exFAT is a file system, that, on paper, seems to solve a long-standing issue among people using both Mac OS and Windows: compatibility. I thought that such a goal deserved some thoughts, especially because, in my experience, this is a relatively unknown file system, compared to others like FAT or NTFS.

Natively, Windows can read and write NTFS, but Mac OS can only read it. On the other hand, Mac OS can read and write HFS but Windows cannot even read it, let alone write it.

Up to some time ago, the common solution was to use FAT32, which is readable and writeable without issues by both operating systems. The problem is that FAT32 has a 4GB file size limitation that might take it out of the question today in 2016.

exFAT (which stands for Extended FAT) solves this issue and updates the file system to today’s standards when it comes to file size. It is still readable by both operating systems (although you need to configure it in a certain way to make it work on macOS), so this looks like the definitive candidate to replace FAT32, NTFS, Fuse and everything else you might be using now.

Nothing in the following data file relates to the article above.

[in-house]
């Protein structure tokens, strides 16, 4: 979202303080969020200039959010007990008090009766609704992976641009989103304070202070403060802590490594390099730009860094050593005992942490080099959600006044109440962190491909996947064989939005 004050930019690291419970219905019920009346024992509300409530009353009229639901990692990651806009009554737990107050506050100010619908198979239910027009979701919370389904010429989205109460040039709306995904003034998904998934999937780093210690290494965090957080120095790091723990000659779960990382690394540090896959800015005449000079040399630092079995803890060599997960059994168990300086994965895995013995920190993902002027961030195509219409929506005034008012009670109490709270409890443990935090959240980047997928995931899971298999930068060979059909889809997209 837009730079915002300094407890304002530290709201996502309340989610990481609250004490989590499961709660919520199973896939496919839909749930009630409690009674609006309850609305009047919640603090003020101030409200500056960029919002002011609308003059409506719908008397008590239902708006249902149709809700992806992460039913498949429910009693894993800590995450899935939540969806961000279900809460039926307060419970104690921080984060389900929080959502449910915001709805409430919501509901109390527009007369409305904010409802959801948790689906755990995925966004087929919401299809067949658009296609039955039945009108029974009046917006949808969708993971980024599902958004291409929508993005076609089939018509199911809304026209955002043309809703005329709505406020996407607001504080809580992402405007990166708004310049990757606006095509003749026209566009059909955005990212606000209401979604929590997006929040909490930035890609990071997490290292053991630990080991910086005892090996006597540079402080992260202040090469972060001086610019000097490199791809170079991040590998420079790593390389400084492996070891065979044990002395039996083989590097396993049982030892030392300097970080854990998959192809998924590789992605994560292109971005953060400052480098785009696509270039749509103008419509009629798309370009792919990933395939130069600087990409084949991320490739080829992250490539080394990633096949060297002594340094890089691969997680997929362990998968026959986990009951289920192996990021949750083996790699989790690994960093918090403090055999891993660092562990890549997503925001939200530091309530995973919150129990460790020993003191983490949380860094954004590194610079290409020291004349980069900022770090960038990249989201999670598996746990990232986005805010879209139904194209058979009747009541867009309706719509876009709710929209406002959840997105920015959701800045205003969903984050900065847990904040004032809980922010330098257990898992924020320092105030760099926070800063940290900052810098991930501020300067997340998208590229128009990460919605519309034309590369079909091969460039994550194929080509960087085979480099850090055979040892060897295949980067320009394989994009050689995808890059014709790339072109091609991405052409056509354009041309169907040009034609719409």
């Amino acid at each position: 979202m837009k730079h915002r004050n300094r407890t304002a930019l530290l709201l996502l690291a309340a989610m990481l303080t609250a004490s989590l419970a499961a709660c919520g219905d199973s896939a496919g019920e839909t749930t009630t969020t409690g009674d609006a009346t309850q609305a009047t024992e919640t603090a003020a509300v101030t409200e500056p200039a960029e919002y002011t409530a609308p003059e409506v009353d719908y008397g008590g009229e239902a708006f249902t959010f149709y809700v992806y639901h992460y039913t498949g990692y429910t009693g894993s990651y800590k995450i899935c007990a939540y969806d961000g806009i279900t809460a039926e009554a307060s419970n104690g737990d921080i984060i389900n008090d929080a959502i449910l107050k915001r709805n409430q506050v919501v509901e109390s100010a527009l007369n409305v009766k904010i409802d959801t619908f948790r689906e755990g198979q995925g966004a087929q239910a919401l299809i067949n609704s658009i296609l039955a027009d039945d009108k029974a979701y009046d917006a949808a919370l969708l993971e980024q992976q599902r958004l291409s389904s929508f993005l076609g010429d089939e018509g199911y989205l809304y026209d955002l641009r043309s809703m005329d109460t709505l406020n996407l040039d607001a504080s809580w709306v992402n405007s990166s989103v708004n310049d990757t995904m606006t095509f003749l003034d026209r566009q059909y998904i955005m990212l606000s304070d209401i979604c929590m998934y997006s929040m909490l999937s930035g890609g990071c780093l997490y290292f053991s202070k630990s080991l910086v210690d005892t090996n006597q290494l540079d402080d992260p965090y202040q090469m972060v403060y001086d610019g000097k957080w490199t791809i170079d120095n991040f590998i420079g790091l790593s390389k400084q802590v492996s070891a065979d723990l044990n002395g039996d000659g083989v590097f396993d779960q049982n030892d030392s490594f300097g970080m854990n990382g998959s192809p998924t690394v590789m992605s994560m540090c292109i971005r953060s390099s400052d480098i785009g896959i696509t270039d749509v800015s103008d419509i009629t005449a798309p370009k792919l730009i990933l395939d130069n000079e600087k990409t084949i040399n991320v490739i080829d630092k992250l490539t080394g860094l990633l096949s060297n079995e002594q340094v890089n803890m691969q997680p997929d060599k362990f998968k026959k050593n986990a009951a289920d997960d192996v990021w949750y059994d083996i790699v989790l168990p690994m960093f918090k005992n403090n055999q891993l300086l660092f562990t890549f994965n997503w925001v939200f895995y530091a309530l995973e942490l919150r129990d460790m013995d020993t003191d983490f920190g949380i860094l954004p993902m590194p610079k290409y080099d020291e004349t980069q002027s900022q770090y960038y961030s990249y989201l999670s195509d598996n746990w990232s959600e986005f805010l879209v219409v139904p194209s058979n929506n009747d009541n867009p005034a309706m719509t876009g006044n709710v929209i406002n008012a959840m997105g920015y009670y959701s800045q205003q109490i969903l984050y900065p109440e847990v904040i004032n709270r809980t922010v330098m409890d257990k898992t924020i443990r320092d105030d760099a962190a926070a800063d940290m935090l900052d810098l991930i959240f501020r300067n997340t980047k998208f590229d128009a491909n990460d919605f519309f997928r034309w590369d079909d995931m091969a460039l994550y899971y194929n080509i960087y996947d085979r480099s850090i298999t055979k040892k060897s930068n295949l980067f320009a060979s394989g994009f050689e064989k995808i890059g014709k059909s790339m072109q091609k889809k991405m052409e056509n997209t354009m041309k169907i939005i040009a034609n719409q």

The fact is, things are not so easy. If you do a quick search online, you will find out that several people have reported some reliability issues with this file system, especially when not ejecting it properly. This comes down to the fact the exFAT is not journaled and only uses one partition table, which makes it more prone to corruption.

However, in my own experience, I have never had exFAT pull things like these on me, and I have been using it on and off for months now, on several drives (mostly USB drives and external hard drives). The only thing I make sure to do every time is to properly eject these drives before removing them. So, it might indeed be more “delicate” as a file system, if you take proper care of it I think you should be fine.